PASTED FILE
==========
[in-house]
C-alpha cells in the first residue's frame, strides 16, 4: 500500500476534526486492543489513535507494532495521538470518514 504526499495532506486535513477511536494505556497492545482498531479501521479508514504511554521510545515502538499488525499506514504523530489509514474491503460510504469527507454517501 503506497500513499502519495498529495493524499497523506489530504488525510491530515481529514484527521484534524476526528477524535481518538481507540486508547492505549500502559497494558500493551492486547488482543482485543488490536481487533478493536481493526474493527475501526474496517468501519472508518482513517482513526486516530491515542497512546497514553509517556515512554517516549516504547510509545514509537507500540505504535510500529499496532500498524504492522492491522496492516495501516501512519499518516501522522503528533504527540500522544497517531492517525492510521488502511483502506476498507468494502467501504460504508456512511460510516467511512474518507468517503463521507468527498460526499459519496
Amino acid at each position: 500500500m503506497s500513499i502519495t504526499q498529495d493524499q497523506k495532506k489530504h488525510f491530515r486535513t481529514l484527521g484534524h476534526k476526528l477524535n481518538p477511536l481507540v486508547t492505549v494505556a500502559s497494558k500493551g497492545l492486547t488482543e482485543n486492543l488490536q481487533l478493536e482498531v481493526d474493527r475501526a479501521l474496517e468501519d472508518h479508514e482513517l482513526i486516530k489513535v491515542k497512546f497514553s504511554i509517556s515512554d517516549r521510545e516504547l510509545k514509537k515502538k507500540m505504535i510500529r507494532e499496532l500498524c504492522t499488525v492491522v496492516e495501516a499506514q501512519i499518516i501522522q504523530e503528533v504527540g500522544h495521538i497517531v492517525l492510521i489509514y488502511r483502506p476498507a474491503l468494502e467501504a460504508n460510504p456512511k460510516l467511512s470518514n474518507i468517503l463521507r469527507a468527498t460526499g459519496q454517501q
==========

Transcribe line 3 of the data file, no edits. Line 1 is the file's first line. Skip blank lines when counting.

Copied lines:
Amino acid at each position: 500500500m503506497s500513499i502519495t504526499q498529495d493524499q497523506k495532506k489530504h488525510f491530515r486535513t481529514l484527521g484534524h476534526k476526528l477524535n481518538p477511536l481507540v486508547t492505549v494505556a500502559s497494558k500493551g497492545l492486547t488482543e482485543n486492543l488490536q481487533l478493536e482498531v481493526d474493527r475501526a479501521l474496517e468501519d472508518h479508514e482513517l482513526i486516530k489513535v491515542k497512546f497514553s504511554i509517556s515512554d517516549r521510545e516504547l510509545k514509537k515502538k507500540m505504535i510500529r507494532e499496532l500498524c504492522t499488525v492491522v496492516e495501516a499506514q501512519i499518516i501522522q504523530e503528533v504527540g500522544h495521538i497517531v492517525l492510521i489509514y488502511r483502506p476498507a474491503l468494502e467501504a460504508n460510504p456512511k460510516l467511512s470518514n474518507i468517503l463521507r469527507a468527498t460526499g459519496q454517501q